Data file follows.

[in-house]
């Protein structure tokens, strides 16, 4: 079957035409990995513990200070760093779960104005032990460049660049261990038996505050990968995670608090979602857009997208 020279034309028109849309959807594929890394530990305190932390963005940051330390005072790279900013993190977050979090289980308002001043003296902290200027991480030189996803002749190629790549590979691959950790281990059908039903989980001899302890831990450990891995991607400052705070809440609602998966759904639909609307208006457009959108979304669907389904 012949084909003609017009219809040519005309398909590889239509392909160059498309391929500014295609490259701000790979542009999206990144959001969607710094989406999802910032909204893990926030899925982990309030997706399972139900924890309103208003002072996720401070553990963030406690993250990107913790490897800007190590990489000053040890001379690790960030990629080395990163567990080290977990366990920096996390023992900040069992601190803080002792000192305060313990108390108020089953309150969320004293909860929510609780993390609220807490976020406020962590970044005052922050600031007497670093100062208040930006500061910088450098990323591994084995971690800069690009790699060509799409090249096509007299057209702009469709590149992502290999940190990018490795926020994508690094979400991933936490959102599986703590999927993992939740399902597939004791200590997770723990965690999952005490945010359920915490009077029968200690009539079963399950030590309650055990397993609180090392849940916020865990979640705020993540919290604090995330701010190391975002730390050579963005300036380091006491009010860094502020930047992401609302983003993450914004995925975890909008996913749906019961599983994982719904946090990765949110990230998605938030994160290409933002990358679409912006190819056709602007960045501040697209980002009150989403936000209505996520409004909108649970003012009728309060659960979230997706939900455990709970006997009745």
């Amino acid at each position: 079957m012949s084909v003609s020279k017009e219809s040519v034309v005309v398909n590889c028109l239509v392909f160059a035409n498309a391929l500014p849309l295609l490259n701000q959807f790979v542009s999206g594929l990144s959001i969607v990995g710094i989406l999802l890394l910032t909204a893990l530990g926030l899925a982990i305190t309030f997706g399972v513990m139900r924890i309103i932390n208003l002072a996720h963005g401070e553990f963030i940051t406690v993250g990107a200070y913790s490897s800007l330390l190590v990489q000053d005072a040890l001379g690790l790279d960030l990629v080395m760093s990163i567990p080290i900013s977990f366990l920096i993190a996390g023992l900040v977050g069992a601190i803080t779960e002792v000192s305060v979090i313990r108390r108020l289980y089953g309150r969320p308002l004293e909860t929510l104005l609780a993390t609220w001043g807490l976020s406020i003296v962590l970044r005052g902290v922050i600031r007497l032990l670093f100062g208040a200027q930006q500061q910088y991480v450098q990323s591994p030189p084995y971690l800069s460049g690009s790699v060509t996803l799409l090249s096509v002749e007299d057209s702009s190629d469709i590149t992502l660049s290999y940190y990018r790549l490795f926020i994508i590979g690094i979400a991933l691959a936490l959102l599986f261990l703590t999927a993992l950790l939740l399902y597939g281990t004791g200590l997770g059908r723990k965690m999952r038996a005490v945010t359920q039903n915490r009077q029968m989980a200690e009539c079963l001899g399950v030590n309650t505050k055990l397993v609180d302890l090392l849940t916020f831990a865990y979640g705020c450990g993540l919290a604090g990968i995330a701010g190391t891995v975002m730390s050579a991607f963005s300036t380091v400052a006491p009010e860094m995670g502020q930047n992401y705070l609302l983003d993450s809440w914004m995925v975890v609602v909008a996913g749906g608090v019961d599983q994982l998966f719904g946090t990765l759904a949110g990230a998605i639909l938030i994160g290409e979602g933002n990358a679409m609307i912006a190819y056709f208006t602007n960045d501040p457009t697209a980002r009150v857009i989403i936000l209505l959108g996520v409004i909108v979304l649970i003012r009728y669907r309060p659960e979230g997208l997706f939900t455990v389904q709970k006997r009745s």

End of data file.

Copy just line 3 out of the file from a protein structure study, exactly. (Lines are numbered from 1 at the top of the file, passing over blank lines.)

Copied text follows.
């Amino acid at each position: 079957m012949s084909v003609s020279k017009e219809s040519v034309v005309v398909n590889c028109l239509v392909f160059a035409n498309a391929l500014p849309l295609l490259n701000q959807f790979v542009s999206g594929l990144s959001i969607v990995g710094i989406l999802l890394l910032t909204a893990l530990g926030l899925a982990i305190t309030f997706g399972v513990m139900r924890i309103i932390n208003l002072a996720h963005g401070e553990f963030i940051t406690v993250g990107a200070y913790s490897s800007l330390l190590v990489q000053d005072a040890l001379g690790l790279d960030l990629v080395m760093s990163i567990p080290i900013s977990f366990l920096i993190a996390g023992l900040v977050g069992a601190i803080t779960e002792v000192s305060v979090i313990r108390r108020l289980y089953g309150r969320p308002l004293e909860t929510l104005l609780a993390t609220w001043g807490l976020s406020i003296v962590l970044r005052g902290v922050i600031r007497l032990l670093f100062g208040a200027q930006q500061q910088y991480v450098q990323s591994p030189p084995y971690l800069s460049g690009s790699v060509t996803l799409l090249s096509v002749e007299d057209s702009s190629d469709i590149t992502l660049s290999y940190y990018r790549l490795f926020i994508i590979g690094i979400a991933l691959a936490l959102l599986f261990l703590t999927a993992l950790l939740l399902y597939g281990t004791g200590l997770g059908r723990k965690m999952r038996a005490v945010t359920q039903n915490r009077q029968m989980a200690e009539c079963l001899g399950v030590n309650t505050k055990l397993v609180d302890l090392l849940t916020f831990a865990y979640g705020c450990g993540l919290a604090g990968i995330a701010g190391t891995v975002m730390s050579a991607f963005s300036t380091v400052a006491p009010e860094m995670g502020q930047n992401y705070l609302l983003d993450s809440w914004m995925v975890v609602v909008a996913g749906g608090v019961d599983q994982l998966f719904g946090t990765l759904a949110g990230a998605i639909l938030i994160g290409e979602g933002n990358a679409m609307i912006a190819y056709f208006t602007n960045d501040p457009t697209a980002r009150v857009i989403i936000l209505l959108g996520v409004i909108v979304l649970i003012r009728y669907r309060p659960e979230g997208l997706f939900t455990v389904q709970k006997r009745s």